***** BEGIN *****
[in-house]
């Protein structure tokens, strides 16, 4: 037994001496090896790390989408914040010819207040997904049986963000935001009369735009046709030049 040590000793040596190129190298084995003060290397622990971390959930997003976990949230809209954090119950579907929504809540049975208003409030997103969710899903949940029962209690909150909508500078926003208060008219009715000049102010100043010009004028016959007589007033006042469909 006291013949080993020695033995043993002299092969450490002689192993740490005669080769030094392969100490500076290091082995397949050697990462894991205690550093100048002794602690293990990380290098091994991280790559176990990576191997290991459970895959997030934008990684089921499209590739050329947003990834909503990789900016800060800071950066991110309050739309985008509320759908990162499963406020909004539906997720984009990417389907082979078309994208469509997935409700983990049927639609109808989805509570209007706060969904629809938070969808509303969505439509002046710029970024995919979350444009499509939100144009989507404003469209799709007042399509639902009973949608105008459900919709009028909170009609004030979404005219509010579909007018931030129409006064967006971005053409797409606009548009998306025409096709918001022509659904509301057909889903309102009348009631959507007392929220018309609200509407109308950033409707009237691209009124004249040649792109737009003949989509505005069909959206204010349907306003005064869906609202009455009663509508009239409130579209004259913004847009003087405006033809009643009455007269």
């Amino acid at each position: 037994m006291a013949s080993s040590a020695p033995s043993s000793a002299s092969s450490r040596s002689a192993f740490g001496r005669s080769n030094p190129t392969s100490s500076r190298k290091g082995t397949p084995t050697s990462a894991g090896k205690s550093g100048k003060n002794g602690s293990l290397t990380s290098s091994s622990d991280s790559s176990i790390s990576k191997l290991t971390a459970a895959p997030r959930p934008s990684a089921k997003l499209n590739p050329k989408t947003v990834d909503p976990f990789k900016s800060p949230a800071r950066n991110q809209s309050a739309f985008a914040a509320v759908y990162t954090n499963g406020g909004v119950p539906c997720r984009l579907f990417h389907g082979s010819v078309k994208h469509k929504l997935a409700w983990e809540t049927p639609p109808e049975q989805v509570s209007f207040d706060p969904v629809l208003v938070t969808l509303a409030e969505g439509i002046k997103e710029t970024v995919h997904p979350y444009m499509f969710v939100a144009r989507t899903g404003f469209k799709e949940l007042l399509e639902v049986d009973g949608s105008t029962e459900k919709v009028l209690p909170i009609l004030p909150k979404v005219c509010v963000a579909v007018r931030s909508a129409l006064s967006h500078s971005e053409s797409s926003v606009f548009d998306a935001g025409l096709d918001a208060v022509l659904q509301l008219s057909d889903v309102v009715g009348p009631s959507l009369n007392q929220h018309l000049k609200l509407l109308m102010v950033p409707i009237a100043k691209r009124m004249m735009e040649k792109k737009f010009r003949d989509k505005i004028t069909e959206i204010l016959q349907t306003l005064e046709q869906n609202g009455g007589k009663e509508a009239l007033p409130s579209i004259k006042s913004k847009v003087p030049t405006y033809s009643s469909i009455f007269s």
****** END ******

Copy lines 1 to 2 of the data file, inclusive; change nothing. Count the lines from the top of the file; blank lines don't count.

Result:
[in-house]
């Protein structure tokens, strides 16, 4: 037994001496090896790390989408914040010819207040997904049986963000935001009369735009046709030049 040590000793040596190129190298084995003060290397622990971390959930997003976990949230809209954090119950579907929504809540049975208003409030997103969710899903949940029962209690909150909508500078926003208060008219009715000049102010100043010009004028016959007589007033006042469909 006291013949080993020695033995043993002299092969450490002689192993740490005669080769030094392969100490500076290091082995397949050697990462894991205690550093100048002794602690293990990380290098091994991280790559176990990576191997290991459970895959997030934008990684089921499209590739050329947003990834909503990789900016800060800071950066991110309050739309985008509320759908990162499963406020909004539906997720984009990417389907082979078309994208469509997935409700983990049927639609109808989805509570209007706060969904629809938070969808509303969505439509002046710029970024995919979350444009499509939100144009989507404003469209799709007042399509639902009973949608105008459900919709009028909170009609004030979404005219509010579909007018931030129409006064967006971005053409797409606009548009998306025409096709918001022509659904509301057909889903309102009348009631959507007392929220018309609200509407109308950033409707009237691209009124004249040649792109737009003949989509505005069909959206204010349907306003005064869906609202009455009663509508009239409130579209004259913004847009003087405006033809009643009455007269």